Baker began playing drums at age 15, and later took lessons from English jazz drummer Phil Seamen. In the 1960s he joined Blues Incorporated, where he met bassist Jack Bruce. The two clashed often, but would be rhythm section partners again in the Graham Bond Organisation and Cream, the latter of which Baker co-founded with Eric Clapton in 1966. Cream achieved worldwide success but lasted only until 1968, in part due to Baker’s and Bruce’s volatile relationship. After briefly working with Clapton in Blind Faith and leading Ginger Baker’s Air Force, Baker spent several years in the 1970s living and recording in Africa, often with Fela Kuti, in pursuit of his long-time interest in African music.[3] Among Baker’s other collaborations are his work with Gary Moore, Masters of Reality, Public Image Ltd, Hawkwind, Atomic Rooster, Bill Laswell, jazz bassist Charlie Haden, jazz guitarist Bill Frisell and Ginger Baker’s Energy.

Baker’s drumming is regarded for its style, showmanship, and use of two bass drums instead of the conventional one. In his early days, he performed lengthy drum solos, most notably in the Cream song “Toad”, one of the earliest recorded examples in rock music. Baker was an inductee of the Rock and Roll Hall of Fame as a member of Cream, of the Modern Drummer Hall of Fame in 2008, and of the Classic Drummer Hall of Fame in 2016.

Ginger Baker, who helped redefine the role of the drums in rock and became a superstar in the process, died on Sunday in a hospital in southeastern England. He was 80.

His family confirmed his death in a post on his official Twitter account.

Mr. Baker drew worldwide attention for his approach to the drums, as sophisticated as it was forceful, when he teamed with the guitarist Eric Clapton and the bassist Jack Bruce in the hugely successful British band Cream in 1966.

Keith Moon of the Who was more uninhibited; John Bonham of Led Zeppelin — a band formed in 1968, the year Cream broke up — was slicker. But Mr. Baker brought a new level of artistry to his instrument, and he was the first rock drummer to be prominently featured as a soloist and to become a star in his own right. Mr. Clapton praised him as “a fully formed musician” whose “musical capabilities are the full spectrum.”

Both as a member of the ensemble and as a soloist, Mr. Baker captivated audiences and earned the respect of his fellow percussionists with playing that was, as Neil Peart, the drummer with the band Rush, once said, “extrovert, primal and inventive.” Mr. Baker, Mr. Peart added, “set the bar for what rock drumming could be.” (Ctsy NY Times)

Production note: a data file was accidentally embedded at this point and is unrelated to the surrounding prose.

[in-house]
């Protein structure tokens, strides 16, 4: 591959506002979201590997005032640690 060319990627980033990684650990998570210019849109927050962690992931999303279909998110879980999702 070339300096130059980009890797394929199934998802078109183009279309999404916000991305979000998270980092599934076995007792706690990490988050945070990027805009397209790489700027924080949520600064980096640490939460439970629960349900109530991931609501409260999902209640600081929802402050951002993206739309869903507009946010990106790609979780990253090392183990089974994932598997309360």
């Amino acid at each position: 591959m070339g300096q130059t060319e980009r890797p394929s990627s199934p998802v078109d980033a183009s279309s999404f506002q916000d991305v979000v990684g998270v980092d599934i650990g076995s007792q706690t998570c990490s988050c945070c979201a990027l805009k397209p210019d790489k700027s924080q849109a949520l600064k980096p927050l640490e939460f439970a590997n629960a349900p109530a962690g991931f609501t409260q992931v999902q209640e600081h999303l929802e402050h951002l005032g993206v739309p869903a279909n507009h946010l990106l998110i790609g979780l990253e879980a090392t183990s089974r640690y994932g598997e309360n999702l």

In Memoriam: Ric Ocasek (1944 – 2019) 12pm

 

Richard Theodore Otcasek (March 23, 1944 – September 15, 2019), known as Ric Ocasek, was an American singer, songwriter, musician and record producer. He was best known as the lead vocalist, rhythm guitarist and songwriter for the rock band the Cars. In 2018, Ocasek was inducted into the Rock and Roll Hall of Fame as a member of the Cars. Ocasek died Sunday in New York at age 75.

Police said they received a call around 4 p.m. for an unconscious male at a townhouse on East 19th Street. He was pronounced dead at the scene. Law enforcement sources confirmed the deceased was Ocasek.

Ocasek and his band were inducted into the Rock Hall in 2018. The institution described the band as “hook-savvy with the perfect combo of new wave and classic rock.”

The band had 13 top-40 singles, including radio staples like “Good Times Roll” and “Just What I Needed,” and Ocasek went on to a successful producing career after The Cars broke up in the late 1980s.

He was also known for his long-running marriage to the Czech supermodel Paulina Porizkova. She announced their separation in 2018 after 28 years of marriage.

They listed the 19th Street residence for sale earlier this year for more than $15 million.

Ocasek was married three times. He married early in life, but divorced and was married to his second wife, Suzanne Ocasek, in 1971. Ocasek was still married to Suzanne when he met 18-year-old model Paulina Porizkova during filming of the music video for the Cars’ song “Drive” in 1984. Ocasek and Porizkova were married on August 23, 1989. The couple had two sons, Jonathan Raven Otcasek (b. November 4, 1993), and Oliver Otcasek (b. 1999).

Ocasek had six sons, two from each of his three marriages. His eldest son, Christopher (born 1964), was a singer who formed the rock group Glamour Camp which released one album in 1989. Adam was born in 1970. Eron was born in 1973 and Derek was born in 1981.